The minimalist, verite-style documentary is free of any embellishments - even a soundtrack, except for the occasional muted drone or beats. Director Porter simply documents the action, on camera, sans voiceover narration, or any visual gimmicks. She doesn't lead the audience nor insert herself into the picture, which I appreciated, as it could've lessened the impact audiences would experience of this rather cold, stark, all-consuming, even dangerous and potentially depressing world that the film's subjects exist in - both the public defenders and their primarily impoverished clients.

But the director wisely closes-out the film, countering the bleakness that consumes much of its running time, ending with a rousing, riveting, tear-inducing 15-minute finale, showcasing one of our public defenders (Brandy Alexander) at work in the courtroom, as she's able to, via her arguments, raise enough reasonable doubt in the minds of the jury, to win her client - a tattooed teen boy accused of armed robbery, facing a decade in prison without parole - "not guilty" verdicts on all counts.

It's a much-needed cathartic moment, especially for Ms Alexander, herself emotional, embracing her client and his family, suggesting a kind of familial recognition from both sides, which is understandable, given how much of herself she's willingly invested (at times acting as an ersatz therapist to her clients and their families, despite all the negatives associated with the work) in ensuring that this boy, who she believes has potential, is freed.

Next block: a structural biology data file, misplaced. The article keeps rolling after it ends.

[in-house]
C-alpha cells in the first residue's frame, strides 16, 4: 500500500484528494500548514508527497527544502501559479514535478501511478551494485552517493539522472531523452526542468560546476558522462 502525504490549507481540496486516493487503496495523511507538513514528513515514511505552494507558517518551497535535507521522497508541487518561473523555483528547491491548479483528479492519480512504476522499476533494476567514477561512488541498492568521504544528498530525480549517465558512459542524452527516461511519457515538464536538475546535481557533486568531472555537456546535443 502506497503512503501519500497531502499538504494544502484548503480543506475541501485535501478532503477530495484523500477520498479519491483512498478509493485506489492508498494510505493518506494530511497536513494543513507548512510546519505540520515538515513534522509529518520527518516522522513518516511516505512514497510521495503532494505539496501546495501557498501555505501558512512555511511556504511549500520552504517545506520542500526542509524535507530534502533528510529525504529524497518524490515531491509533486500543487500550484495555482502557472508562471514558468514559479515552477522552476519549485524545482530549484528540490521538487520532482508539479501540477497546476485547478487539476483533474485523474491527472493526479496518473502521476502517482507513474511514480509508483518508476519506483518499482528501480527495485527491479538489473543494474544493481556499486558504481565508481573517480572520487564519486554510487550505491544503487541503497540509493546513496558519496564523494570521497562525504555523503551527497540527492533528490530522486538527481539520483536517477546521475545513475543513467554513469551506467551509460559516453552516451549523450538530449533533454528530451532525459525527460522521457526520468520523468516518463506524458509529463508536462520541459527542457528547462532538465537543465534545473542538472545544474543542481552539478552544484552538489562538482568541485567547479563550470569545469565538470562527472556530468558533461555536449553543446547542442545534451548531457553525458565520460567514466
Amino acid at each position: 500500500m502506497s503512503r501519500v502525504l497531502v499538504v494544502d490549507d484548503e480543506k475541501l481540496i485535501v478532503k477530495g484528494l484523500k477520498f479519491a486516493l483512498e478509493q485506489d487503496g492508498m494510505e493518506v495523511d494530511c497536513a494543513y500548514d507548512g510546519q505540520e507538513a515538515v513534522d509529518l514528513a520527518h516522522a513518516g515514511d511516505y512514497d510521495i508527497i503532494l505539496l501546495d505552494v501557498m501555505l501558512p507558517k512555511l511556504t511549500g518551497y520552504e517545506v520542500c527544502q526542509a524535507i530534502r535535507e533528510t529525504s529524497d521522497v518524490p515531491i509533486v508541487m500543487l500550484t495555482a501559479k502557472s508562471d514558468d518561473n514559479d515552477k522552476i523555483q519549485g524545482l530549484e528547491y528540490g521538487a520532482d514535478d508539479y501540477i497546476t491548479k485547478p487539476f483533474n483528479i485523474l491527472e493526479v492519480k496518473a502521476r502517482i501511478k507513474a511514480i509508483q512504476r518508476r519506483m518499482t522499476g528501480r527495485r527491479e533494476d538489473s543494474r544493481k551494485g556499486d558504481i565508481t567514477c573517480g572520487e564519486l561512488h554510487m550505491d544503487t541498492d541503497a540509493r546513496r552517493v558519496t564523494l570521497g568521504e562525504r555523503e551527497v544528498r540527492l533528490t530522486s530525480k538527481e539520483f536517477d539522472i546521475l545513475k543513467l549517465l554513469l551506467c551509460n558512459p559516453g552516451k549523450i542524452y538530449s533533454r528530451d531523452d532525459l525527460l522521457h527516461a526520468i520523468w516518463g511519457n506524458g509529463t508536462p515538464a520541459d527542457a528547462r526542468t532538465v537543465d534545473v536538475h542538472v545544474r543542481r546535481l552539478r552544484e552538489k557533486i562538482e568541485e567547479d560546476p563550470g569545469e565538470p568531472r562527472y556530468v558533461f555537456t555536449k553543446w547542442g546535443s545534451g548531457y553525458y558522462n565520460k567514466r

Moments like these must be necessary to provide some much needed balance, as well as reason and the requisite internal fire one would need to want to continue with the work.

Gideon's Army is a straightforward, eye-opening snapshot at the uncelebrated, but incredibly crucial work done by a relatively invisible population comprised of government employees.

As for the title, Gideon's Army, it finds its roots in the 1963 landmark case, Gideon v. Wainwright, that led to the law which states that all defendants are guaranteed an attorney in criminal proceedings. Gideon was charged with breaking into a bar and stealing money and beer. He argued at his arraignment that he could not properly defend himself, and that a system that puts an unqualified person against a trained attorney is fundamentally unfair. On appeal, the Supreme Court of the United States agreed. And the rest is history.

An HBO Documentary Films presentation, Gideon's Army is emotionally stirring, enlightening, and very much encouraged viewing. It's definitely a film you should see when it premieres on HBO tonight, at 9pm.

This article is related to: Dawn Porter, HBO


Shadow & ActNewsletter